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Spanx for dudes? T-shirt promises instant six-pack

— By Jim Ray

What it is: RipTFusion, $58.00

What it claims to do: A T-shirt on steroids, RipTFusion claims to be a "body-sculpting undershirt designed to support your core, shave inches off your belly and enhance your posture."

Our experience: I'll admit that I'm not necessarily the person that RipTFusion had in mind when they designed the "have your six-pack and drink it, too" undergarment. I've always been fairly slim, I exercise (though inconsistently) and try to watch my diet. I do love to cook and eat, however, and regularly partake in the rich microbrews that the Pacific Northwest is known for — you could say these forces are constantly at odds. Just as, if not more, importantly, I'm vain enough to honestly consider buying a $60 T-shirt, on the off chance that it would give my average physique a leg up. That last quality is probably what lands me square in the RipTFusion demographic.

Image: Man in shirt

The first clue that you're in for something different is the instructions on the box. That would be the instructions for how to put on, and take off, a T-shirt. ("How to put shirt on: Pull on all the way to your underarm, then pull over your head.") Men have celebrated the T-shirt for generations, from the brilliance of Brando to the hipster uniforms of Threadless, and now we're being told that we've been doing it wrong? You almost have to admire the chutzpah.

And what of the shirt once it's on? The best description I could give is that it's what I imagine wearing a girdle must have felt like, only less so. Or, as my pal Briana, the one who first turned me on to RipTFusion, so brilliantly put it, "It's like Spanx for men who are trying to pretend they don't have body shame."

The shirt itself is made of two different materials that make up three different zones. The top and bottom are traditional cotton, while the middle core is an elastic, synthetic material that compresses your abdomen. It's this core component that's supposed to give you that physique you're willing to pay, if not necessarily work, for. As for the claim that it shaves inches off your belly, my autumnal paunch was still there when I stopped sucking in and finally exhaled.

I tested my RipTFusion in a variety of environments — at work, where I sit in front of a computer between going to meetings, at a wedding in Philadelphia in August (for that perfect combination of heat and humidity) and a night of eating and drinking around Seattle. The first and most obvious thing you notice is that this is the most form-fitting undershirt you've ever worn. Even well fitting T-shirts are going to hang loose, bunch up underneath a dress shirt, come untucked and need adjusting. Not so with the RipTFusion, it stays put once it's on.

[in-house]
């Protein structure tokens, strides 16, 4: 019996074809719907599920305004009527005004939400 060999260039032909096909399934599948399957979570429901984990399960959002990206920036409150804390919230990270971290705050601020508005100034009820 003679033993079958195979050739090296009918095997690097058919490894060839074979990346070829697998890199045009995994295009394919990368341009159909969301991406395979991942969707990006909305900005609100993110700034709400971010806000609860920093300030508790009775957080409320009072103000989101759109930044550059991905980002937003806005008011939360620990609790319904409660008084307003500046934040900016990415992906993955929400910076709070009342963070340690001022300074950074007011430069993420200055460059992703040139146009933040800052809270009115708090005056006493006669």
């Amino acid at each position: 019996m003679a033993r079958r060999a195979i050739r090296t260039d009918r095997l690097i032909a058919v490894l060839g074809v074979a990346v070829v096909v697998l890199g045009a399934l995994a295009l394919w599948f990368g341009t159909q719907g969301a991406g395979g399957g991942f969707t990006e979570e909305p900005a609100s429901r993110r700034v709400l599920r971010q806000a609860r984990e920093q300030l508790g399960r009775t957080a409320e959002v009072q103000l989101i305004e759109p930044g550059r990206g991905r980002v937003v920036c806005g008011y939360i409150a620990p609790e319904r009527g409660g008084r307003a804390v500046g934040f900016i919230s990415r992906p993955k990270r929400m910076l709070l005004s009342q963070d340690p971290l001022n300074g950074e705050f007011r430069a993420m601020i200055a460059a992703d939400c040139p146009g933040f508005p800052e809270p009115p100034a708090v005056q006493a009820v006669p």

However, that form-hugging fit means that you always notice that you're wearing it. I like my clothes to fit properly without constantly reminding me that they're there. The RipTFusion is more like John the Baptist's shirt of camel hair, prickling to remind you not to be penitent but to suck in, sit up straight and look good.

I don't know that it actually helped improve my posture or figure over the course of a day at work, but it was downright uncomfortable underneath a suit and the under the strain of East Coast humidity.

As for reactions from my friends and coworkers — the crowd was disappointingly silent. No one seemed to notice that my breathing was a bit more shallow or that I was cutting a slimmer figure. Until, that is, word about this very article got out around the office (newsrooms are allergic to secrets), at which point the response ranged from incredulity to jocular ribbing to constantly being asked whether I was wearing my "man Spanx." My advice, should you decide that RipTFusion is for you, is to guard that skeleton in your wardrobe with your life.

I also noticed that wearing the RipTFusion lead to some unexpected indigestion. I could have been imagining things, but every time I wore the shirt, I noticed some discomfort after I ate — not full-on heartburn, just a degree of irritation that I'm not accustomed to.

What the experts say: Given that RipTFusion is ultimately about looking good, I consulted an expert on that very matter: Adam Lisagor, one half of the excellent duo from Put This On, "a Web series about dressing like a grownup."

Lisagor said he's noticed the trend of middle-aged men embracing these combinations of traditional and active wear to help them slim down. He assumed, though, that the synthetic fabric was because it "breathes easy for fat guy pits" and was not necessarily functional.

"I think they're absolutely terrible," Lisagor told me. "Especially paired with jeans."

Bottom line:
If you're the kind of guy who's willing to drop $60 on a T-shirt designed by one of P. Diddy's previous stylists, then you've probably wasted plenty more money in the pursuit of self-admiration. It won't transform you, Bruce Banner-style, into something you're not, but it might prompt you sit up straight a little more often. No word on whether the next version will also remind you to call your mother.